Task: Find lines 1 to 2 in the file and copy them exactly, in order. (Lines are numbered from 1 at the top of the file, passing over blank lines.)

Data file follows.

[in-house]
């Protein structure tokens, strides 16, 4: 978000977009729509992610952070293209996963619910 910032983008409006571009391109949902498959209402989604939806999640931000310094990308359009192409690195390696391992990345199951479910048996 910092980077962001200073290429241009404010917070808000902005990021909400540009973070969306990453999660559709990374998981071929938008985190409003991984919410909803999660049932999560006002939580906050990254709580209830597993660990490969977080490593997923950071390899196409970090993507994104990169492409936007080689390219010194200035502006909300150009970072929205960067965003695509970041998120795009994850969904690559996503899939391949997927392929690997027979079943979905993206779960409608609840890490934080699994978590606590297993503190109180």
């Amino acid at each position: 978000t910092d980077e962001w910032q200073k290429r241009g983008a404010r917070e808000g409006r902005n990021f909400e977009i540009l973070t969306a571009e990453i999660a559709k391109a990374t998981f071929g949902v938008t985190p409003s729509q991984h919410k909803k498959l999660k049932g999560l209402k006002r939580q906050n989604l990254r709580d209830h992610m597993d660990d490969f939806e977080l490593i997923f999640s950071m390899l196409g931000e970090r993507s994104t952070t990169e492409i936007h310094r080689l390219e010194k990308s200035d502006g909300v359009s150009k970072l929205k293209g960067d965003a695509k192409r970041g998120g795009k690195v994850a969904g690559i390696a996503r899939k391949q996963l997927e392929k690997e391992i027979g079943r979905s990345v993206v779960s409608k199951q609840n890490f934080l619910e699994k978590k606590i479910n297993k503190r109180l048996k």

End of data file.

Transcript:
[in-house]
């Protein structure tokens, strides 16, 4: 978000977009729509992610952070293209996963619910 910032983008409006571009391109949902498959209402989604939806999640931000310094990308359009192409690195390696391992990345199951479910048996 910092980077962001200073290429241009404010917070808000902005990021909400540009973070969306990453999660559709990374998981071929938008985190409003991984919410909803999660049932999560006002939580906050990254709580209830597993660990490969977080490593997923950071390899196409970090993507994104990169492409936007080689390219010194200035502006909300150009970072929205960067965003695509970041998120795009994850969904690559996503899939391949997927392929690997027979079943979905993206779960409608609840890490934080699994978590606590297993503190109180």